How about a shift from a lot of hot air about the decision of the Supremes to a priority focus on a goal for D.C. of becoming the national capital with the lowest rate of gun violence, and a well-fopunded but fast paced action plan to achieve that goal? For this, D.C. should seek a Federal partnership for examining relevant research that may be available and the experiences of other cities, for conducting thorough analyses as to constitutional methods to pursue, and for heigthened and co-ordination actions by the components of the justice system.

There are compelling opportunities for menaingful action. A recent article in the Washingtonian points out one glaring shortcoming that the D.C. can and should address without fear of raising a constitutional issue: the lack of application of meaningful penalties for the illegal possession of a gun and for meaningful additional penalties for posessing or using a gun in the perpetation of a crime.

Here's another possibility. All Federal and city officials who have a security detail should schedule frequent visits (24/7) to the sites of high rates of gun violence. The President, with his strong Bubble of protection, would be a great leader for these visits. If, as I expect, the security details effectively prevent gun violence, the next step would be extend the protective Bubble to the long-suffering residents 24/7.

Posted by: Jim Breiling | June 30, 2008 10:58 AM

"Also there must be reciprocity with VA to allow concealed weapon permit holders to carry concealed anywhere in DC."

No. Not going to happen, you rednecks.

Posted by: Anonymous | June 30, 2008 11:33 AM


I see no reason Fenty can't put maximum limitations on gun ownership. Only those without a criminal past. People should have to take a gun safety course. Should have 2 letters of recomendation from district citizens with no criminal record. Must have been a resident in the district for at least 3 months. Must attest that no members of the household have a criminal record otherwise the gun may not be kept in the home.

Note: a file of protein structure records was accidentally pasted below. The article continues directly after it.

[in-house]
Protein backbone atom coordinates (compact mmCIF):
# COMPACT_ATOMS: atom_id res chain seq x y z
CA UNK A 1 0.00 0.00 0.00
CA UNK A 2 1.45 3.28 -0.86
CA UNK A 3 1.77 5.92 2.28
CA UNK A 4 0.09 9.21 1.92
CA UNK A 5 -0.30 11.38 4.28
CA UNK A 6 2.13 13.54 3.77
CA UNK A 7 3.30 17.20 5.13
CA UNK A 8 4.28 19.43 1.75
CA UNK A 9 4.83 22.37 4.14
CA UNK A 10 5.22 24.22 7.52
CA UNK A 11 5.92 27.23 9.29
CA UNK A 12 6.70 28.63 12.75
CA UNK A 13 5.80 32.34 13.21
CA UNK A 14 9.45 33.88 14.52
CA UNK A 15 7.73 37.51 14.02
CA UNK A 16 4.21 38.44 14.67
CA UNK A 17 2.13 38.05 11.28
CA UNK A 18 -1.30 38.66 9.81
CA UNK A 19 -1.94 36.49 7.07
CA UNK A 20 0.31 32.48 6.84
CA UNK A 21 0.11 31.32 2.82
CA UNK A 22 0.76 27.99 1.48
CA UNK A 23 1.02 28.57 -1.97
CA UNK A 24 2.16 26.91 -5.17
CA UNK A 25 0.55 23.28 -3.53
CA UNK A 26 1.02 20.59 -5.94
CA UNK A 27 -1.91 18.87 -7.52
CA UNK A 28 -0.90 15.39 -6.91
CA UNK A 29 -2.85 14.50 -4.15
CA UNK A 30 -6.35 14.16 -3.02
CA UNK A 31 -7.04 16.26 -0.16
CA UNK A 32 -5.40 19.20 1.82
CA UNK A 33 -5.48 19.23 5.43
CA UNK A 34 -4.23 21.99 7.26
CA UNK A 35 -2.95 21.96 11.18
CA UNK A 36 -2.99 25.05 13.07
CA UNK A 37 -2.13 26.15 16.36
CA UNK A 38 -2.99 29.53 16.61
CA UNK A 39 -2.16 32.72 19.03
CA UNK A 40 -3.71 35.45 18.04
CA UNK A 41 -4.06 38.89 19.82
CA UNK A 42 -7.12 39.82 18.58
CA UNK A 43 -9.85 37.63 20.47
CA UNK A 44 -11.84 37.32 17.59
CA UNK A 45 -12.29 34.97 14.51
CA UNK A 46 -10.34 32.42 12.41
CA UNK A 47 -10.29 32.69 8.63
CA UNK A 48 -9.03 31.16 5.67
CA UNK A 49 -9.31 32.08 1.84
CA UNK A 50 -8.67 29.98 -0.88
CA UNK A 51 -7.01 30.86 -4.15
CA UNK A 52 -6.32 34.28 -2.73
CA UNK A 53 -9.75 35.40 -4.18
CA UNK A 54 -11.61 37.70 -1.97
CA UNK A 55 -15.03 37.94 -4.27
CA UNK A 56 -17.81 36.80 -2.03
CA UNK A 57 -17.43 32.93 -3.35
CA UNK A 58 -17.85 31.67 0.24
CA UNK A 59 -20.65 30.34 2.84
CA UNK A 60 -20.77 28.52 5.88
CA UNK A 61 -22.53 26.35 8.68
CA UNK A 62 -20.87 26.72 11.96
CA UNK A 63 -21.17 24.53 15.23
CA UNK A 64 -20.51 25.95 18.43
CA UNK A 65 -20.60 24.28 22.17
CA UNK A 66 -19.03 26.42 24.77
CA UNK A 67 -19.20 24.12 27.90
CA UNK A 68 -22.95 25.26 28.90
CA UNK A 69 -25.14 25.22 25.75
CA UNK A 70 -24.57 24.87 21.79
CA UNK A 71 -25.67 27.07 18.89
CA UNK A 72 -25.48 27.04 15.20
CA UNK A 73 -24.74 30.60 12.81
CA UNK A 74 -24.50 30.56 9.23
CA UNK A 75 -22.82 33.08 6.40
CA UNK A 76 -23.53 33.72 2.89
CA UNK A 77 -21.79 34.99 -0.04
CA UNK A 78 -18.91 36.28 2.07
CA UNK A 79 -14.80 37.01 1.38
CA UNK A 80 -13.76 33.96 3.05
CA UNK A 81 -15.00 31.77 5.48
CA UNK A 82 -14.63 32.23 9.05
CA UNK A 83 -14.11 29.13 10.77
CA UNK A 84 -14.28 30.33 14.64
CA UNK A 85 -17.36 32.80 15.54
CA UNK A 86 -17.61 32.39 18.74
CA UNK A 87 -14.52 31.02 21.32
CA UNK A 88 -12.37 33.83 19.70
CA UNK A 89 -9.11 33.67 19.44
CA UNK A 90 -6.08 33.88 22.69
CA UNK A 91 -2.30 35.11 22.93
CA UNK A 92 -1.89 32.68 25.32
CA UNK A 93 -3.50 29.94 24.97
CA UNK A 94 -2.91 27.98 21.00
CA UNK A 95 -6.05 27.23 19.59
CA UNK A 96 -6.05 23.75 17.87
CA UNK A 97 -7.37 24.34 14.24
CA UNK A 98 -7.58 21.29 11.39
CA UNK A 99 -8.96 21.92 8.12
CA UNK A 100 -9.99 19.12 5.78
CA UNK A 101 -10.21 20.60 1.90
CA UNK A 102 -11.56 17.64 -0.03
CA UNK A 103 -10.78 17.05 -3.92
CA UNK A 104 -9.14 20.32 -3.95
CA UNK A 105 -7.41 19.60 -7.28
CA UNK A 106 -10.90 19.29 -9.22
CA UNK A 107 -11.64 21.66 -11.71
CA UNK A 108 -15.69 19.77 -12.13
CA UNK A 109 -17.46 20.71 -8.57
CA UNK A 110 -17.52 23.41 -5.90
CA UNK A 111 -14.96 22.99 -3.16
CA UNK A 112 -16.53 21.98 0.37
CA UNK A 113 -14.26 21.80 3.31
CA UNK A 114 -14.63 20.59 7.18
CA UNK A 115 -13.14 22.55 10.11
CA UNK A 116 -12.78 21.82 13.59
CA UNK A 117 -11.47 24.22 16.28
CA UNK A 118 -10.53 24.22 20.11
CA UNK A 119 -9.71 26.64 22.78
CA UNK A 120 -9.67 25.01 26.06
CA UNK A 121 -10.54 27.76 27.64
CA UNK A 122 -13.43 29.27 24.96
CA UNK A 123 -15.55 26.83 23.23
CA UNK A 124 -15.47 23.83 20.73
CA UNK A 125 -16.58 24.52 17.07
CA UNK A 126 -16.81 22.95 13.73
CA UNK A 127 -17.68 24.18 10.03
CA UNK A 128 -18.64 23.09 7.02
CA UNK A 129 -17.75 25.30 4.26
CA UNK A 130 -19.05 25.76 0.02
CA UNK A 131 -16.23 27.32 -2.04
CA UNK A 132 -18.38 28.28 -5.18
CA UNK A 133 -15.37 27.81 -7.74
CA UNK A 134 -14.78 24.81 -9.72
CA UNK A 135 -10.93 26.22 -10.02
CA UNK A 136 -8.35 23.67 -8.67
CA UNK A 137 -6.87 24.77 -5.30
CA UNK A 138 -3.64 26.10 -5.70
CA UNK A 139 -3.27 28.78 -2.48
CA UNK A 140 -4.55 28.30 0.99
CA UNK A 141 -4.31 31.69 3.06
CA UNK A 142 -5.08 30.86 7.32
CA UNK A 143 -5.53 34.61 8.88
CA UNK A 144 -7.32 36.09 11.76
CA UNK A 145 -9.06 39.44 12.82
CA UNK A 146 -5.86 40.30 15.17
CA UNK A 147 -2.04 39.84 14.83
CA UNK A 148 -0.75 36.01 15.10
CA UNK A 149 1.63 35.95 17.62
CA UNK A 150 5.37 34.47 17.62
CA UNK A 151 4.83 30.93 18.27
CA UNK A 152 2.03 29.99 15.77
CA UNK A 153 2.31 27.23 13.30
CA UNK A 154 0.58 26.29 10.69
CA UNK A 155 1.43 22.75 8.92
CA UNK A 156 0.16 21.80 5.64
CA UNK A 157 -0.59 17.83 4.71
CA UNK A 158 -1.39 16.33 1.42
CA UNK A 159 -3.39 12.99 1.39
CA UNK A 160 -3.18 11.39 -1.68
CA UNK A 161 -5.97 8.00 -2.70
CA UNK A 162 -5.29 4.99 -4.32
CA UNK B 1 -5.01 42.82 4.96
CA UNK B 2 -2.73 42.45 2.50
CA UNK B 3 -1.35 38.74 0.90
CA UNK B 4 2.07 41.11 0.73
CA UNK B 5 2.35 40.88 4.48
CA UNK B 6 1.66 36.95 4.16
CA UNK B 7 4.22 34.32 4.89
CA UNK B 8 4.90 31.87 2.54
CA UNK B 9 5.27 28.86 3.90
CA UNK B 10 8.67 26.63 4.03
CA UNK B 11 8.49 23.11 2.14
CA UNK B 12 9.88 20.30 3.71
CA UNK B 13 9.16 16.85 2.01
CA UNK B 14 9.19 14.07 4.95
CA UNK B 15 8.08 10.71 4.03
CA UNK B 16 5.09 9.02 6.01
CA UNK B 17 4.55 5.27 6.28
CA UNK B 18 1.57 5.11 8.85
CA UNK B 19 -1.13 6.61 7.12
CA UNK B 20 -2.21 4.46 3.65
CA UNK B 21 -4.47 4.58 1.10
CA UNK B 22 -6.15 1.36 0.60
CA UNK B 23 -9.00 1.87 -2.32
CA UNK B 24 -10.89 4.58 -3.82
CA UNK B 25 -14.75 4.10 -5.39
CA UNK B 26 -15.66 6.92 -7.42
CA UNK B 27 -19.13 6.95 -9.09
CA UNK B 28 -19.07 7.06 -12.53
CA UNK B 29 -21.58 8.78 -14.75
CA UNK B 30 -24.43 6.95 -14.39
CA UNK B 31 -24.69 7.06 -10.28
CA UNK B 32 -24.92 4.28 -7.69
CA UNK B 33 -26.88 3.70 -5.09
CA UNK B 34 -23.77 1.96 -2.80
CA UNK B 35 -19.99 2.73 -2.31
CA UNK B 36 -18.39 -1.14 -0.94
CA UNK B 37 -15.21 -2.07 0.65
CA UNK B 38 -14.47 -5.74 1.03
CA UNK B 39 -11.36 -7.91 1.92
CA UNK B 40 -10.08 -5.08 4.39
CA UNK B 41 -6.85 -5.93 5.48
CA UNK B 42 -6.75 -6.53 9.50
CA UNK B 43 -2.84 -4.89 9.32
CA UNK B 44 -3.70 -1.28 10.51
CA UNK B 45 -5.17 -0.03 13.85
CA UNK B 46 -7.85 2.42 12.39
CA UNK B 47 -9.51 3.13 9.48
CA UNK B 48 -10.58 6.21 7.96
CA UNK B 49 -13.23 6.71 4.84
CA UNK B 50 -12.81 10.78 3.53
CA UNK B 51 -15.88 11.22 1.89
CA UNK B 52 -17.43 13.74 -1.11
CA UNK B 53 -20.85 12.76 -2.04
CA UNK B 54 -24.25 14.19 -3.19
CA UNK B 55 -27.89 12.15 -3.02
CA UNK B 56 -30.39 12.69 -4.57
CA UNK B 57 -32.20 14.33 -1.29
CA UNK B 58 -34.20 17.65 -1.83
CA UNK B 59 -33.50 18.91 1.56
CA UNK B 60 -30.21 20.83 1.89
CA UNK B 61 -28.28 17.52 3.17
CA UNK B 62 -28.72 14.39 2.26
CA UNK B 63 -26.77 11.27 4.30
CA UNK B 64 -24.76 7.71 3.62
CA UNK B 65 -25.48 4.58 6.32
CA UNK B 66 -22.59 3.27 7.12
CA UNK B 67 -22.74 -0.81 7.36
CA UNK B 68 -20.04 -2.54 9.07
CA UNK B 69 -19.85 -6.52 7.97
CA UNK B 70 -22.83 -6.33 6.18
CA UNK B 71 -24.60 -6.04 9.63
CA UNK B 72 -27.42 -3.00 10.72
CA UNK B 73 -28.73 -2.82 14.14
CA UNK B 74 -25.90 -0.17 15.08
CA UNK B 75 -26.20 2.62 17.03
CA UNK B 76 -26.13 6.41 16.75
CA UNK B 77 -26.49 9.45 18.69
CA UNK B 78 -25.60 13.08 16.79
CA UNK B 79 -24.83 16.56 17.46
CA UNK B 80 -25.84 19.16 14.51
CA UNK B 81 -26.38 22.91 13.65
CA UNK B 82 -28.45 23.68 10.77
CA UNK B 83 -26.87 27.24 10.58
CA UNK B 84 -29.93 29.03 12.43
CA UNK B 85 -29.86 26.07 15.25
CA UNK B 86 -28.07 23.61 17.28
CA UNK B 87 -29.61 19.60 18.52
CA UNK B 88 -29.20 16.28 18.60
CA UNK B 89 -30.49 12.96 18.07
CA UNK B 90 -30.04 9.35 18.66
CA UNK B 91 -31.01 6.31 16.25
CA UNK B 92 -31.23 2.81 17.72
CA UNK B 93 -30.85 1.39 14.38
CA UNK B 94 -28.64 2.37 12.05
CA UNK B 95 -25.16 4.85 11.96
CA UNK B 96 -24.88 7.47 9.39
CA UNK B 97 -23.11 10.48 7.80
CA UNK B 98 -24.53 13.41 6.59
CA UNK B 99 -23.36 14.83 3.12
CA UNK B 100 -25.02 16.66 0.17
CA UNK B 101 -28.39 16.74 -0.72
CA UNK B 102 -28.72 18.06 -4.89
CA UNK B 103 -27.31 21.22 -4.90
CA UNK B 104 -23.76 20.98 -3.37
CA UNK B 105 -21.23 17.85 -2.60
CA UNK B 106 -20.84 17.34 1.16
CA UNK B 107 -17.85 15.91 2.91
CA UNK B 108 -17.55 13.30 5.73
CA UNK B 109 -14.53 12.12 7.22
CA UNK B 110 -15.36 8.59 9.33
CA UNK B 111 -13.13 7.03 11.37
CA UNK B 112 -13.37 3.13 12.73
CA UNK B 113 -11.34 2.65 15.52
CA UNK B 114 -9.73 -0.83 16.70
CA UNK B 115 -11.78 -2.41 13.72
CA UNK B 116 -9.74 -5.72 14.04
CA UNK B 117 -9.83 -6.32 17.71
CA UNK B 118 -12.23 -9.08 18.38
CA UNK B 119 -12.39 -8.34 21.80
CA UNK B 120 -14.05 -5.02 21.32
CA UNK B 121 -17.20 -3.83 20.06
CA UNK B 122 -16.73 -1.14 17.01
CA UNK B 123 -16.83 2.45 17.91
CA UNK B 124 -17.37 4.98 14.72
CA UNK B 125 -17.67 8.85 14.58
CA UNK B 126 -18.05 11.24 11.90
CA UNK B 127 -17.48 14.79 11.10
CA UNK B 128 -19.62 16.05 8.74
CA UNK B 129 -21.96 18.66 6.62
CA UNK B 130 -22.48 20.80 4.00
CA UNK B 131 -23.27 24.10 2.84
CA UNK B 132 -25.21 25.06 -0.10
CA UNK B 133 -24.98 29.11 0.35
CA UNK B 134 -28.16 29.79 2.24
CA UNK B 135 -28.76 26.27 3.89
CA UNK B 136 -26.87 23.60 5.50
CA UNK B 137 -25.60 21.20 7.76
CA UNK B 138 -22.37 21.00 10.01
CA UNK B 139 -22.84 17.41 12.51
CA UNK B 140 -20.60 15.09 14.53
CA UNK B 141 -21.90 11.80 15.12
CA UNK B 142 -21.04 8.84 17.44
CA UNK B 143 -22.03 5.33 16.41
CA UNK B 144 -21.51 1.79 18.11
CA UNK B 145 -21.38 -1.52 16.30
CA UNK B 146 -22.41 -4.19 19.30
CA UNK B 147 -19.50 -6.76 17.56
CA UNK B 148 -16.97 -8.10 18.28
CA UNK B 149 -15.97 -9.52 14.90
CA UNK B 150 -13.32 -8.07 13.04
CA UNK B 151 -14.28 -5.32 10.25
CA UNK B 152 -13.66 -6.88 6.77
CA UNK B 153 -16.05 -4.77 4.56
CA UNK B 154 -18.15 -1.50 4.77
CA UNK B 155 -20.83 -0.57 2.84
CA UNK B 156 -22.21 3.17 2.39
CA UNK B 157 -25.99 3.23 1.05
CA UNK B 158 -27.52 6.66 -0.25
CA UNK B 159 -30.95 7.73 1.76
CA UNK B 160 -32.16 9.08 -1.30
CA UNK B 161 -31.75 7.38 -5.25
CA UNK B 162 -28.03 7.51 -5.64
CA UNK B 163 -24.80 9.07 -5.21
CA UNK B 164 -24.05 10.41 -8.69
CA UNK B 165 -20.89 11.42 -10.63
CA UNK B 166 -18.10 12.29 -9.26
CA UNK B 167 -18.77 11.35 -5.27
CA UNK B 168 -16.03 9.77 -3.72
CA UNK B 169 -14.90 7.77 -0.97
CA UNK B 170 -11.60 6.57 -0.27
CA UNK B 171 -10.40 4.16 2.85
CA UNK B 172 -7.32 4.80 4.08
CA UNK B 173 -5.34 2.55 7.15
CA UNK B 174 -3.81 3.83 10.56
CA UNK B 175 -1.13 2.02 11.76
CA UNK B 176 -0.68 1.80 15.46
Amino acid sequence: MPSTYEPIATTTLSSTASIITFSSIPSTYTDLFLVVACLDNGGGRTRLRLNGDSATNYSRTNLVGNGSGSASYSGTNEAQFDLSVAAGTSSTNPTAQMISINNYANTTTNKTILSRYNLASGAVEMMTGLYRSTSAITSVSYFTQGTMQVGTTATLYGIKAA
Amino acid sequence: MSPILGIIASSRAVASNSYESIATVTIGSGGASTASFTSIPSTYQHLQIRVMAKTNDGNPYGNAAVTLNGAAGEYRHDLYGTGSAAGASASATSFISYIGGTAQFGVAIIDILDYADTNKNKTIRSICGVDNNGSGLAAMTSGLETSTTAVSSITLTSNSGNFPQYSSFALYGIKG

You don't need a letter of recommendation to enjoy a Constitutional right. It doesn't matter if the 99.9% of the population of the District were against guns (though this is not so), that .1% still have a protected right to own a firearm IN the District.

Using your logic, the south could have said that in order to vote, African American's must secure two letters of recommendation from white land owners, recommending they be able to vote. Sound's quite silly right?

Lawsuits are very expensive folks. The District does not need new legislation that invites expensive legal battles that we are destined to loose.

We have a legislative body whose job is to introduce legislation within the bounds of the law and oversee the government to see to it that those rules/regulations are properly administred. There job is NOT to find ways to skirt the Constitutional liberties of those who elect them to office.

Posted by: Concernedaboutdc | June 30, 2008 11:34 AM


Posted by: GUNWORSHIPER | June 30, 2008 12:14 PM

gun worshipper..

If you are equating knives and guns then lets have a battle. You pick the knife , i will take the gun.

are we living in the wild wild west?

Posted by: where is this country heading to | June 30, 2008 12:23 PM

Using all caps always makes one appear to be so intelligent.

Posted by: ksu499 | June 30, 2008 12:24 PM

the DC mayor said "semi-automatic" guns will not be allowed.... does he mean that he will only allows revolvers? does he even know what a semi-automatic handgun is?(as in Glocks)

Posted by: confused_diana | June 30, 2008 12:26 PM

the work has already been done--VA and MD codes will fit DC nicely. VA especially after the college tragedy closed the loophole enabling dingbats to buy handguns. DC gun ownership is a huge nonissue that the media is exploiting to the max. A tiny percentage of DC residents will buy weapons--after all--the criminals have been armed since the end of World War 2. If steel trigger locks are used the children will be safe--as will spouses during cocaine/meth fired domestic disputes. This really isn't difficult folks--let's stay focused on the real issue and blogs--drilling for more oil in this country before our dollar can't buy what yesterday's nickel did.